“The Passion of Perpetua and Felicity,” an account of the martyrdom of a prosperous young woman and her servant in Carthage, is one of the most powerful and poignant documents of the early Church. Perpetua, the mother of a newborn son, was twenty-two when she was arrested with her pregnant servant Felicity for violating a prohibition against conversion to Christianity. This account of these two young mothers stands in contrast to the numerous accounts of “virgin martyrs.” “The Passion,” written largely in the voice of Perpetua herself, depicts the struggle of a woman to claim her own identity and vocation against the claims of society. In her reply to the consul, who appeals to her status as wife, daughter, and mother, one senses that in Christ she has found the power and freedom to name herself and the courage to accept the consequences: “I am a Christian.”
In a series of prophetic visions, Perpetua is comforted by the assurance that her fate is ordained, and her brief suffering will lead to eternal reward. After entrusting her infant son to safe hands, she receives the grace to bear whatever may come. Felicity, meanwhile, goes into premature labor in her prison cell and is able to hand over her newborn daughter to Christian friends. The next day the prisoners went forth from the darkness of their cell into the glaring amphitheater, “as it were to heaven, cheerful and bright of countenance.” Stripped before the jeering crowd, they were exposed to wild beasts and put to the sword.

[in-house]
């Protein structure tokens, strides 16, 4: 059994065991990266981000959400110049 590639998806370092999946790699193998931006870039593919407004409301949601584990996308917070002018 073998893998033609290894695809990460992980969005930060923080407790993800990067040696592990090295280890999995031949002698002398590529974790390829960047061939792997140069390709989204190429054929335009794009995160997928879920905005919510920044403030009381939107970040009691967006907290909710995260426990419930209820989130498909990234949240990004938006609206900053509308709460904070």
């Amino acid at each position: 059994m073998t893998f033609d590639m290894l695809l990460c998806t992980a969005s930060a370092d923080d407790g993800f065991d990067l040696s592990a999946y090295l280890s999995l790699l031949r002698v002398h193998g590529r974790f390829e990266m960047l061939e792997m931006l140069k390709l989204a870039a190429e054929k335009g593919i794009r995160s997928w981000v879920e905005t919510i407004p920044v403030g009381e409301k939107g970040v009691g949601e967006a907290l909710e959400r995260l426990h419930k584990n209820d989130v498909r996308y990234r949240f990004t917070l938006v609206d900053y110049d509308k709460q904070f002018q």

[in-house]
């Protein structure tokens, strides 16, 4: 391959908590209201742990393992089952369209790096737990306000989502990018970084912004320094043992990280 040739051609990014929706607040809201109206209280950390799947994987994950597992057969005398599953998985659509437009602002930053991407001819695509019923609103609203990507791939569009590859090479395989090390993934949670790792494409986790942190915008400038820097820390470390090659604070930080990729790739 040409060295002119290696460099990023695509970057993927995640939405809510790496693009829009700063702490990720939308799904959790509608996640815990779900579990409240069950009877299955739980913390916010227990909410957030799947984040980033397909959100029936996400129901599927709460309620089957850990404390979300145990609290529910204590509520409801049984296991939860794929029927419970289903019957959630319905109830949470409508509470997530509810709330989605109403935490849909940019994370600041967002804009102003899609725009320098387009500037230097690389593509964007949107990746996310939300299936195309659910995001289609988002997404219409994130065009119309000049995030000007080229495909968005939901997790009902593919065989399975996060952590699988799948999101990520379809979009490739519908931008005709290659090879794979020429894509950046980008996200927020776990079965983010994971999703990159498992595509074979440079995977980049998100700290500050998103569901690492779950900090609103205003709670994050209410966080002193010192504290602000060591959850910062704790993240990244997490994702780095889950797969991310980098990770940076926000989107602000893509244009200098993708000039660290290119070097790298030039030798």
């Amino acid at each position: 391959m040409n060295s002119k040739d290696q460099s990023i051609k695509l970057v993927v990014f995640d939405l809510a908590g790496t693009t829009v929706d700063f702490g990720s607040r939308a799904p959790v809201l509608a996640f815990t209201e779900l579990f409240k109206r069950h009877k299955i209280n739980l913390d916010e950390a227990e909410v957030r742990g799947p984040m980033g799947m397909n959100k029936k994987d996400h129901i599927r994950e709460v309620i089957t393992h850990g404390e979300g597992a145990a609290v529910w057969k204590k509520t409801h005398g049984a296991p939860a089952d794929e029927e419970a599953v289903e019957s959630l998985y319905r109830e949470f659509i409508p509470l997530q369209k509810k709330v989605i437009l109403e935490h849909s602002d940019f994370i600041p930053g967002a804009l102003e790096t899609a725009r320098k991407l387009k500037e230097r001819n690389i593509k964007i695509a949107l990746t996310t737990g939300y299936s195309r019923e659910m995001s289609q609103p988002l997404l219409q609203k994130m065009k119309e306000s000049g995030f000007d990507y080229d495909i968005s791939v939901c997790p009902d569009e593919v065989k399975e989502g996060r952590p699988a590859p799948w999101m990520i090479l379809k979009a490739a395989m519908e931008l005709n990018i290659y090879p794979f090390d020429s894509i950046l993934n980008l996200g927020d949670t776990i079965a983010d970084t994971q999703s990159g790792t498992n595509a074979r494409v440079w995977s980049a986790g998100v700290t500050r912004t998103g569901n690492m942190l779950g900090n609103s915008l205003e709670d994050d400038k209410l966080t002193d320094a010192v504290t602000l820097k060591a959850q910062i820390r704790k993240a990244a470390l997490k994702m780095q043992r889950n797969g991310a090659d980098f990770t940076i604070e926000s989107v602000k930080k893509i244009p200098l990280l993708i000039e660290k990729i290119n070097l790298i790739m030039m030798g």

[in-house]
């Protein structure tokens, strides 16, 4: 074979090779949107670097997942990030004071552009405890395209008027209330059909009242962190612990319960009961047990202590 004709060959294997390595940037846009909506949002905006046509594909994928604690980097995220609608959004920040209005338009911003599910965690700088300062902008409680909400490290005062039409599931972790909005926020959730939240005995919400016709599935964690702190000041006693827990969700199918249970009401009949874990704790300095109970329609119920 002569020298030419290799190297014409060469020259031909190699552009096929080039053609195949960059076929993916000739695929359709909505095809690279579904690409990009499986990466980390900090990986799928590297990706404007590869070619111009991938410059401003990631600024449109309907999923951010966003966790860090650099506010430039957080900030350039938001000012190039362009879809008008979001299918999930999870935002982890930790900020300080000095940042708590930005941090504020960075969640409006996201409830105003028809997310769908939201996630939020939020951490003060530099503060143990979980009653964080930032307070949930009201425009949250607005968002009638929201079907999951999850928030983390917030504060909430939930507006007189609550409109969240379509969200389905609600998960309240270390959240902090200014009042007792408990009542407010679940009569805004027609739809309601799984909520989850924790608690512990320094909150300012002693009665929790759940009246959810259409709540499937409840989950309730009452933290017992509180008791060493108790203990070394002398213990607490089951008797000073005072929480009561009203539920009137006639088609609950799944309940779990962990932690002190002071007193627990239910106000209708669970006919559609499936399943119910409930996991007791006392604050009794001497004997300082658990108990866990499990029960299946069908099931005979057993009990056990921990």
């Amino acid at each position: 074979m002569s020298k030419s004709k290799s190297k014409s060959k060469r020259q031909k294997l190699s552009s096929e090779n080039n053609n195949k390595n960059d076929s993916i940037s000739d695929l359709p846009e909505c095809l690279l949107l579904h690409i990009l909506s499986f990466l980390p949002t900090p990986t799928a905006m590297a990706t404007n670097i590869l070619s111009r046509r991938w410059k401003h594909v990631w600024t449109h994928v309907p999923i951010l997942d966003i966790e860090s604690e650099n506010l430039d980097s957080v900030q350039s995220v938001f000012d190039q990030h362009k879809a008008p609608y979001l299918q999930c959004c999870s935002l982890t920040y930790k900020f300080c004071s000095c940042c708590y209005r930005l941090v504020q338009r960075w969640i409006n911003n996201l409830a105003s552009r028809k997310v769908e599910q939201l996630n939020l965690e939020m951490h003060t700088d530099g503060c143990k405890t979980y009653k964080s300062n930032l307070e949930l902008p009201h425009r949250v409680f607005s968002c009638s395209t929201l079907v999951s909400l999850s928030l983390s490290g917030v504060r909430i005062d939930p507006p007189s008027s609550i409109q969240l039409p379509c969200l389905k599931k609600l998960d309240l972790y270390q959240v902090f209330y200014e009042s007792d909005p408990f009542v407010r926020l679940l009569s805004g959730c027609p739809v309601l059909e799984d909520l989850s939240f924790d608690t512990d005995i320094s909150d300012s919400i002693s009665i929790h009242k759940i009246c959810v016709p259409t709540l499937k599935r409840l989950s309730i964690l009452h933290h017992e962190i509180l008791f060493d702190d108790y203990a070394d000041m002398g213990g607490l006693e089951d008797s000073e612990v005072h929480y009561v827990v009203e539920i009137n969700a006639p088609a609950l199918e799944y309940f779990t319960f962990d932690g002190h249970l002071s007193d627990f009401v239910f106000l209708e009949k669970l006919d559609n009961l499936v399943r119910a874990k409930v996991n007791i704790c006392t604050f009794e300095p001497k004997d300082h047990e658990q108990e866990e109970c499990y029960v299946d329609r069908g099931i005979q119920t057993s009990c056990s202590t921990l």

“For this cause came we willingly unto this, that our liberty might not be obscured. For this cause have we devoted our lives.” —St. Perpetua